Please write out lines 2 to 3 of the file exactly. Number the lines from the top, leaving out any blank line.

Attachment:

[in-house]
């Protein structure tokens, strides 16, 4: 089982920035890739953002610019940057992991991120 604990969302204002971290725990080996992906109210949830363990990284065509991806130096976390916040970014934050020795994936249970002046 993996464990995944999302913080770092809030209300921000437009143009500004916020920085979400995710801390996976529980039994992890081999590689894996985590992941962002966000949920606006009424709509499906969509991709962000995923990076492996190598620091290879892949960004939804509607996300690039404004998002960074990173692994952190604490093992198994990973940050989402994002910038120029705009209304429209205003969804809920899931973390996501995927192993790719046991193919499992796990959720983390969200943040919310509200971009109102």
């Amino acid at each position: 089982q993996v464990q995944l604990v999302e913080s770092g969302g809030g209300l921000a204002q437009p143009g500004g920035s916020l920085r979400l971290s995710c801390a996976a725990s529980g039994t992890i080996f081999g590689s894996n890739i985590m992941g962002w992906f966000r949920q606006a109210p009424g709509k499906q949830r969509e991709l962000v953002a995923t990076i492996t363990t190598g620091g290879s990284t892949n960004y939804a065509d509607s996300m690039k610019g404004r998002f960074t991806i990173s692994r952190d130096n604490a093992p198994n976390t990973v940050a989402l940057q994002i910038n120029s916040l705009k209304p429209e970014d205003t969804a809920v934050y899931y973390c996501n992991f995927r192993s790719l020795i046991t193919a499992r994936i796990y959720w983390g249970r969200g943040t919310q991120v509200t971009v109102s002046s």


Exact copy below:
């Protein structure tokens, strides 16, 4: 089982920035890739953002610019940057992991991120 604990969302204002971290725990080996992906109210949830363990990284065509991806130096976390916040970014934050020795994936249970002046 993996464990995944999302913080770092809030209300921000437009143009500004916020920085979400995710801390996976529980039994992890081999590689894996985590992941962002966000949920606006009424709509499906969509991709962000995923990076492996190598620091290879892949960004939804509607996300690039404004998002960074990173692994952190604490093992198994990973940050989402994002910038120029705009209304429209205003969804809920899931973390996501995927192993790719046991193919499992796990959720983390969200943040919310509200971009109102």
């Amino acid at each position: 089982q993996v464990q995944l604990v999302e913080s770092g969302g809030g209300l921000a204002q437009p143009g500004g920035s916020l920085r979400l971290s995710c801390a996976a725990s529980g039994t992890i080996f081999g590689s894996n890739i985590m992941g962002w992906f966000r949920q606006a109210p009424g709509k499906q949830r969509e991709l962000v953002a995923t990076i492996t363990t190598g620091g290879s990284t892949n960004y939804a065509d509607s996300m690039k610019g404004r998002f960074t991806i990173s692994r952190d130096n604490a093992p198994n976390t990973v940050a989402l940057q994002i910038n120029s916040l705009k209304p429209e970014d205003t969804a809920v934050y899931y973390c996501n992991f995927r192993s790719l020795i046991t193919a499992r994936i796990y959720w983390g249970r969200g943040t919310q991120v509200t971009v109102s002046s």